Ecoblock - ¡ÉCHALE! A TU CASA Sustainability Report - June 4, 2012

Ecoblock International offers families the opportunity to build their house through a self-production and self-construction program aided by means of its ¡Échale! A tu casa program. This program makes use of all the benefits of stabilized adobe creating a thermal, acoustic and ecological home that meets the needs of every family, with a competitive edge in the sector of aided self-construction.

Adobe Home Aid, institution aimed at helping and training most disadvantaged families about housing self-construction, together with Ital Mexicana, created an aided construction and self-production program. This alliance created Ecoblock International in 2007, to meet the needs of these families. Due to the enthusiasm, effort and love these families devote to the construction of their houses, the program was named ¡Échale! A tu casa. The first projects performed included the construction of one thousand houses, one library, a town hall, and a convent in the State of Tamaulipas. Then, ¡Échale! A tu casa was taken to different parts of Mexico like Chiapas, State of Mexico, Michoacán, Morelos, Oaxaca, Puebla, Tabasco, Tamaulipas and Veracruz. The first project with ‘previous savings’ and financing took place in Tepetlaoxtoc, State of Mexico.

In order to service the rural and semi-urban world, it is necessary to adapt the constructive design, the technology and the finances. Economic, environmental and social sustainability plays a vital role for the development of the program. It is essential to provide training, social inclusion, eco-technology and the use of local materials.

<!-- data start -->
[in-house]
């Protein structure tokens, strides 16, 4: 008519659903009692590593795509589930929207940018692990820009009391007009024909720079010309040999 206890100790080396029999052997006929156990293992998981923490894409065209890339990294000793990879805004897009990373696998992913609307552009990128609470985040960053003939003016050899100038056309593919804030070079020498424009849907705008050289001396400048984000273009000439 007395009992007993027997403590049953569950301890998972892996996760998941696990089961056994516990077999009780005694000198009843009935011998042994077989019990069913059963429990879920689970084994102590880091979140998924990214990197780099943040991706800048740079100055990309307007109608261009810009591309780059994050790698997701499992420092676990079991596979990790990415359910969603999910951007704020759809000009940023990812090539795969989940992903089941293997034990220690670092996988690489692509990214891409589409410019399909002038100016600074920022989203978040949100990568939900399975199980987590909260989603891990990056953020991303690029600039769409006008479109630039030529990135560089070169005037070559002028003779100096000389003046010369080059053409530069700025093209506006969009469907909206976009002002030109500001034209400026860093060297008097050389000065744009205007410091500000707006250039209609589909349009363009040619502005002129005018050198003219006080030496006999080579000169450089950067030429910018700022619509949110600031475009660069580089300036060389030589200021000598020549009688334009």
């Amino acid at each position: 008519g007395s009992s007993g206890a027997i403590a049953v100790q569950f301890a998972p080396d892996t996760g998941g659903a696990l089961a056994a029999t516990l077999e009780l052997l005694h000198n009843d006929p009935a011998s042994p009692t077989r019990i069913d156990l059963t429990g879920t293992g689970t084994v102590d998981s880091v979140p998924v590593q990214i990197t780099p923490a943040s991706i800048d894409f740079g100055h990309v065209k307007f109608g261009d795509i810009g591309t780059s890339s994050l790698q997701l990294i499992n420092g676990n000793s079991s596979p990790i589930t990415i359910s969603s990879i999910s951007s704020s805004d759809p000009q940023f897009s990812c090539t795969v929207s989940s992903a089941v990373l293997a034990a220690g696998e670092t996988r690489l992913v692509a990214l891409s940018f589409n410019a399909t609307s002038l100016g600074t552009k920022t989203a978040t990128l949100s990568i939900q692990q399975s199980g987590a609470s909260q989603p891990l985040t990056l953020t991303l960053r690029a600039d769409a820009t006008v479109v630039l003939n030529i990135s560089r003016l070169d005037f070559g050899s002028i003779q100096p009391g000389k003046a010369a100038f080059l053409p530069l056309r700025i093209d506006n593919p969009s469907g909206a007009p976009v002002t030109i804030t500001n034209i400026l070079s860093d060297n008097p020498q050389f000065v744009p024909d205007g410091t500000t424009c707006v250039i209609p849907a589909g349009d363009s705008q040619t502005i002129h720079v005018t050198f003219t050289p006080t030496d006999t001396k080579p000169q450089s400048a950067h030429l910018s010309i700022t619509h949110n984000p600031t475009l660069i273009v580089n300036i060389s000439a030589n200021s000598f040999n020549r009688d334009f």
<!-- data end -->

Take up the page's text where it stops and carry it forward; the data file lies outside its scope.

1 comment posted
CSEB use in Haiti

The Auroville Earth Institute in India holds the UNESCO chair for Earthern Architecture. It has an excellent hand press named AURAM 3000 that can produce a wide range of nobbed blocks for construction. The institute is very strong on the science of building with earth and can provide training. It has been to Haiti, brought one of its machines and provided training through the local NGO 1000 Jobs Haiti. They can produce some very good structures. Look them up on the web. A contact is

Posted by Jerry Erbach on Tue, 06/05/2012 - 16:11
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